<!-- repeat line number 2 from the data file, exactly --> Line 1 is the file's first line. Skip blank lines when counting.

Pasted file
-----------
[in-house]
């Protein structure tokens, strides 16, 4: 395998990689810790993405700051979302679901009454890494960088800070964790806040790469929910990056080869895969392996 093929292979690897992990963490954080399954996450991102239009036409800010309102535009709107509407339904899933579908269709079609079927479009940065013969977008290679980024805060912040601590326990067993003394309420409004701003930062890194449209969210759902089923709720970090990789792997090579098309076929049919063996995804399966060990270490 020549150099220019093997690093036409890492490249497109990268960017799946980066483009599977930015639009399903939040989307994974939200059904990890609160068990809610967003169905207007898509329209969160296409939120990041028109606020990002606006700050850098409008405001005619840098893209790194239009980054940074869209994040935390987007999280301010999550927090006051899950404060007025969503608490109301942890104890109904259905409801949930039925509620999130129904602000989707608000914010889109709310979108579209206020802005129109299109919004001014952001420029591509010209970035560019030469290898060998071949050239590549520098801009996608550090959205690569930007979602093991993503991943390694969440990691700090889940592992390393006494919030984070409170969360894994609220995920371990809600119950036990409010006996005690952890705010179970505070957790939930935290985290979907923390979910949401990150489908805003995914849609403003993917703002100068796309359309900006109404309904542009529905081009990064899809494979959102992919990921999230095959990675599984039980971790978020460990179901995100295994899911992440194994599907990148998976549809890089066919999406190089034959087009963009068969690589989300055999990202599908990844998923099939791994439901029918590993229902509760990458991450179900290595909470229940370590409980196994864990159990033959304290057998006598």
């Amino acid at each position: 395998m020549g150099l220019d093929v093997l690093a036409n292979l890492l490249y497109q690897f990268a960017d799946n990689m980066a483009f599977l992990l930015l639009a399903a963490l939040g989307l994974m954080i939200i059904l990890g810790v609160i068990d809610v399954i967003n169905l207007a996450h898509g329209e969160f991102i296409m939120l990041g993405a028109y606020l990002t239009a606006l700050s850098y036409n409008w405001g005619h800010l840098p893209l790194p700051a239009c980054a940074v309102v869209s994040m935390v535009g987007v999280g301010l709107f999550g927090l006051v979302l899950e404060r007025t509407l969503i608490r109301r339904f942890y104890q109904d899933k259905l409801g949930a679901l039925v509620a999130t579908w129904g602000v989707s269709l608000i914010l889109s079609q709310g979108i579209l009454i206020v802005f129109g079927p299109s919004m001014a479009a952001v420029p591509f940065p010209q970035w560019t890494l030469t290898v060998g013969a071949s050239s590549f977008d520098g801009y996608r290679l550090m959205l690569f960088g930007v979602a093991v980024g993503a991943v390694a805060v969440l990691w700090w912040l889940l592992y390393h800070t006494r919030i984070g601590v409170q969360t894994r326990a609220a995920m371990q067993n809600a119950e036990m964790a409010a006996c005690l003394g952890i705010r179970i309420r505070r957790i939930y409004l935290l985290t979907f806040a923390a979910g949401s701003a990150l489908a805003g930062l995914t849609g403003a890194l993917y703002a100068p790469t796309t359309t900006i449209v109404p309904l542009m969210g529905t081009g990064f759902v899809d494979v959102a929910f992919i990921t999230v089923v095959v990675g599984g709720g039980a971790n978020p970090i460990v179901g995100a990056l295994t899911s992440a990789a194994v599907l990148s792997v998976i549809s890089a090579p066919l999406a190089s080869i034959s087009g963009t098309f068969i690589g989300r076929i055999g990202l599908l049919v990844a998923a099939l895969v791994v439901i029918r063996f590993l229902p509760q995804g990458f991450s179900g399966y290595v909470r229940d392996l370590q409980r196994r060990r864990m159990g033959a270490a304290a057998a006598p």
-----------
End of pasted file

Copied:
């Protein structure tokens, strides 16, 4: 395998990689810790993405700051979302679901009454890494960088800070964790806040790469929910990056080869895969392996 093929292979690897992990963490954080399954996450991102239009036409800010309102535009709107509407339904899933579908269709079609079927479009940065013969977008290679980024805060912040601590326990067993003394309420409004701003930062890194449209969210759902089923709720970090990789792997090579098309076929049919063996995804399966060990270490 020549150099220019093997690093036409890492490249497109990268960017799946980066483009599977930015639009399903939040989307994974939200059904990890609160068990809610967003169905207007898509329209969160296409939120990041028109606020990002606006700050850098409008405001005619840098893209790194239009980054940074869209994040935390987007999280301010999550927090006051899950404060007025969503608490109301942890104890109904259905409801949930039925509620999130129904602000989707608000914010889109709310979108579209206020802005129109299109919004001014952001420029591509010209970035560019030469290898060998071949050239590549520098801009996608550090959205690569930007979602093991993503991943390694969440990691700090889940592992390393006494919030984070409170969360894994609220995920371990809600119950036990409010006996005690952890705010179970505070957790939930935290985290979907923390979910949401990150489908805003995914849609403003993917703002100068796309359309900006109404309904542009529905081009990064899809494979959102992919990921999230095959990675599984039980971790978020460990179901995100295994899911992440194994599907990148998976549809890089066919999406190089034959087009963009068969690589989300055999990202599908990844998923099939791994439901029918590993229902509760990458991450179900290595909470229940370590409980196994864990159990033959304290057998006598």